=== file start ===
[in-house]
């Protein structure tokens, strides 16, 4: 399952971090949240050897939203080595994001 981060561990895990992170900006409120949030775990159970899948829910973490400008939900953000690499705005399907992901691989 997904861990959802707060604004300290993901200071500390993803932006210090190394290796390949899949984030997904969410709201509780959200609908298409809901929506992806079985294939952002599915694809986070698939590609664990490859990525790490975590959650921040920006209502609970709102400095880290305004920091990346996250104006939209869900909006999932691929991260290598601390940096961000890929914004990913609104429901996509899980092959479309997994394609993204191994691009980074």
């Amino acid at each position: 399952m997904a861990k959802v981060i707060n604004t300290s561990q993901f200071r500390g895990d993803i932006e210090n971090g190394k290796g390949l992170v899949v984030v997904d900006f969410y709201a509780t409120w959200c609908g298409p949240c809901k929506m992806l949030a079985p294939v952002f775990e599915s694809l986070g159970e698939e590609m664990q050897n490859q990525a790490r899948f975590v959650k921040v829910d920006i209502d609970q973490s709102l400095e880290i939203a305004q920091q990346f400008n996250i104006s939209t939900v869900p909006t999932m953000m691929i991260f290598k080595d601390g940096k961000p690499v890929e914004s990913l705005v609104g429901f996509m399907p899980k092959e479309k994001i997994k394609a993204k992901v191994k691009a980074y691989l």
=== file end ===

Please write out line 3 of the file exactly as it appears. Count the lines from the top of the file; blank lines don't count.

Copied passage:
């Amino acid at each position: 399952m997904a861990k959802v981060i707060n604004t300290s561990q993901f200071r500390g895990d993803i932006e210090n971090g190394k290796g390949l992170v899949v984030v997904d900006f969410y709201a509780t409120w959200c609908g298409p949240c809901k929506m992806l949030a079985p294939v952002f775990e599915s694809l986070g159970e698939e590609m664990q050897n490859q990525a790490r899948f975590v959650k921040v829910d920006i209502d609970q973490s709102l400095e880290i939203a305004q920091q990346f400008n996250i104006s939209t939900v869900p909006t999932m953000m691929i991260f290598k080595d601390g940096k961000p690499v890929e914004s990913l705005v609104g429901f996509m399907p899980k092959e479309k994001i997994k394609a993204k992901v191994k691009a980074y691989l």